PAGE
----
Ever celebrated or condemned for his pixie-dust-littered, glamour-pumped, sequin-laced modernizations, controversial auteur Baz Luhrmann returns to take on another literary masterpiece: THE GREAT GATSBY.
Originally penned in 1925 by F. Scott Fitzgerald, GATSBY was released to mixed reviews only to become known as one of the great American novels after its revival post-World War II. Such is bound to be a similar, albeit less dramatic story with Luhrmann’s film.
Featuring similar stylistic abundance to previous adaptations ROMEO + JULIET and MOULIN ROUGE!, this is an adaptation that blends contemporary hip-hop music and CGI into a classic. It is sure to be misunderstood and all-out rejected by many fans of the source. While Luhrmann’s THE GREAT GATSBY is not the definitive adaptation the world has failed to create for nearly a century, allowing preconceived notions as to how this story should look and behave to block any chance at enjoying it would be a mistake. The film is breathtaking, and more respectful to the source material than many directors would have been.Please enter the url to a YouTube video.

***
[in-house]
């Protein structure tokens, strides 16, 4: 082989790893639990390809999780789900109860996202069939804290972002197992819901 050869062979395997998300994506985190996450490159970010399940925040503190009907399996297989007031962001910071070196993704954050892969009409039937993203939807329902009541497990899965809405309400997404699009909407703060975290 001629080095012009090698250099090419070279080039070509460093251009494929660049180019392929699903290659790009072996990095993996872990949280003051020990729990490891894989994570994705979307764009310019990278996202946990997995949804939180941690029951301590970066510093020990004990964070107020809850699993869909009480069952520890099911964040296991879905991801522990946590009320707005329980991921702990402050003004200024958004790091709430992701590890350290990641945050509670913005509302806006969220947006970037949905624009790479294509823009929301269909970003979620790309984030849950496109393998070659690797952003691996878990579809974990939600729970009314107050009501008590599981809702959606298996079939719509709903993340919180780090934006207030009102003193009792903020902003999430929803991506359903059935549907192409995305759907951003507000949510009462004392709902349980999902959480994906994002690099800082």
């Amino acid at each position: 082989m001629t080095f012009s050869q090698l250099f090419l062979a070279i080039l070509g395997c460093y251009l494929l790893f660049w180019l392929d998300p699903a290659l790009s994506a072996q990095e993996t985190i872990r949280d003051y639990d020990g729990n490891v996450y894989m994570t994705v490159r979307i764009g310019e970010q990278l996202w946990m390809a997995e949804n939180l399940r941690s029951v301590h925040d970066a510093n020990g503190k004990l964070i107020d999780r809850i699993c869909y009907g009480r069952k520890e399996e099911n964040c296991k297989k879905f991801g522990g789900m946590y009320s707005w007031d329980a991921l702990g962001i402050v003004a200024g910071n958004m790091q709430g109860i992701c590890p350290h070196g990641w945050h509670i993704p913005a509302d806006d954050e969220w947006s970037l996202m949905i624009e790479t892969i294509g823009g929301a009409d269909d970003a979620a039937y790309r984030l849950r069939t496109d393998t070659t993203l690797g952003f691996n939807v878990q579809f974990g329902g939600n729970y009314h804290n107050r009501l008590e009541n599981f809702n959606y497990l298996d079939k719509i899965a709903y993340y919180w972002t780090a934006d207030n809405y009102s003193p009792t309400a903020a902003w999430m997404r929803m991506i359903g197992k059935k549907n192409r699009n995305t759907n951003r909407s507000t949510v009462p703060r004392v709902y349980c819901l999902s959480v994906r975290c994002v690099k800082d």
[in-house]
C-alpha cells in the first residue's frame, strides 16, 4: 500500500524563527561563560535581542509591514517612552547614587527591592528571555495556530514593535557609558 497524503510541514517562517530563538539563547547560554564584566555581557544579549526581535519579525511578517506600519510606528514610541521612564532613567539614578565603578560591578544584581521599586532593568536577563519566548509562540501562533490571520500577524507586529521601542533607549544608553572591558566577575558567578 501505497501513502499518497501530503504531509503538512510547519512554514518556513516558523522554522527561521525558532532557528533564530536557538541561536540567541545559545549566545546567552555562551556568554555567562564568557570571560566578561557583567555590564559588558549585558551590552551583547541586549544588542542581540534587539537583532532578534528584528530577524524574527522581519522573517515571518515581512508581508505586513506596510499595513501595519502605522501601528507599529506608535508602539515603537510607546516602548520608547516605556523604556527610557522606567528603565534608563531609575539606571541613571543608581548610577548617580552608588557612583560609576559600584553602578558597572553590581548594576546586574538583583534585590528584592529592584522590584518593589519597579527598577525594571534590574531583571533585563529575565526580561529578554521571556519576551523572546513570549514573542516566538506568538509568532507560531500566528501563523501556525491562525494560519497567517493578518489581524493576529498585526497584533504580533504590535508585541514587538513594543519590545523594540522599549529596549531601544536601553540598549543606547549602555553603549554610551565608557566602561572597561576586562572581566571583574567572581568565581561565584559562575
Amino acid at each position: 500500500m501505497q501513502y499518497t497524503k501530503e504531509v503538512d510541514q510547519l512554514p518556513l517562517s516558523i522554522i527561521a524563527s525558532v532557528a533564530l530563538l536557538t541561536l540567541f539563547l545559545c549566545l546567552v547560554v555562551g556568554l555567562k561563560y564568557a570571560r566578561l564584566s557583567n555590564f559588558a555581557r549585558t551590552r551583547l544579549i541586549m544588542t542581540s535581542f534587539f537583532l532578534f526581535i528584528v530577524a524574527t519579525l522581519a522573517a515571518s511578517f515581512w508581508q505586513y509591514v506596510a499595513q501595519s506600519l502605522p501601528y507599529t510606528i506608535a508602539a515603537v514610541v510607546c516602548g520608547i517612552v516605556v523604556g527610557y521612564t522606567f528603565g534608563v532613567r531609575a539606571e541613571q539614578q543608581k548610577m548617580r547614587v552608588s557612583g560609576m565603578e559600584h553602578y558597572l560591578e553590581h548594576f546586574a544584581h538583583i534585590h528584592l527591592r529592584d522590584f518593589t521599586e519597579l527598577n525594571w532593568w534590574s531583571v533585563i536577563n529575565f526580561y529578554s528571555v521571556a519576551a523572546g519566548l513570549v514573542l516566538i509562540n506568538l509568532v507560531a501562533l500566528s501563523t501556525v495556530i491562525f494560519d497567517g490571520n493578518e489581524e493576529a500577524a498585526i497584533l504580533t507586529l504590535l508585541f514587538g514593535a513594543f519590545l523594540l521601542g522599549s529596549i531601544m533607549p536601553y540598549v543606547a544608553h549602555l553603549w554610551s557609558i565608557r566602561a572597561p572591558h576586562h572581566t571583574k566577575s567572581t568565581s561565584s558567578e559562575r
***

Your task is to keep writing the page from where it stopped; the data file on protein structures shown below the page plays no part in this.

GATSBY follows Nick Carraway (Tobey Maguire) – a writer turned bank bond man who finds himself living in a small, inconspicuous bungalow next to the titular, mysterious Jay Gatsby. Gatsby (Leonardo DiCaprio) is known around Long Island, New York as the enigmatic and scarcely seen host of lavish, colossal parties in his West Egg mansion.
The time spent with the film before Gatsby is revealed is as mysterious and tantalizing as it should be – going as far as to only show us Gatsby’s back several times before the big reveal.
Carraway is brought into Gatsby’s world when he receives an invitation to one of his parties. Gatsby does not send invitations out, ever. What Gatsby wants from Carraway is simple, an introduction to Daisy Buchanan (Carey Mulligan) – Carraway’s cousin – whom he was romantically involved with five years prior.
Review: The Great Gatsby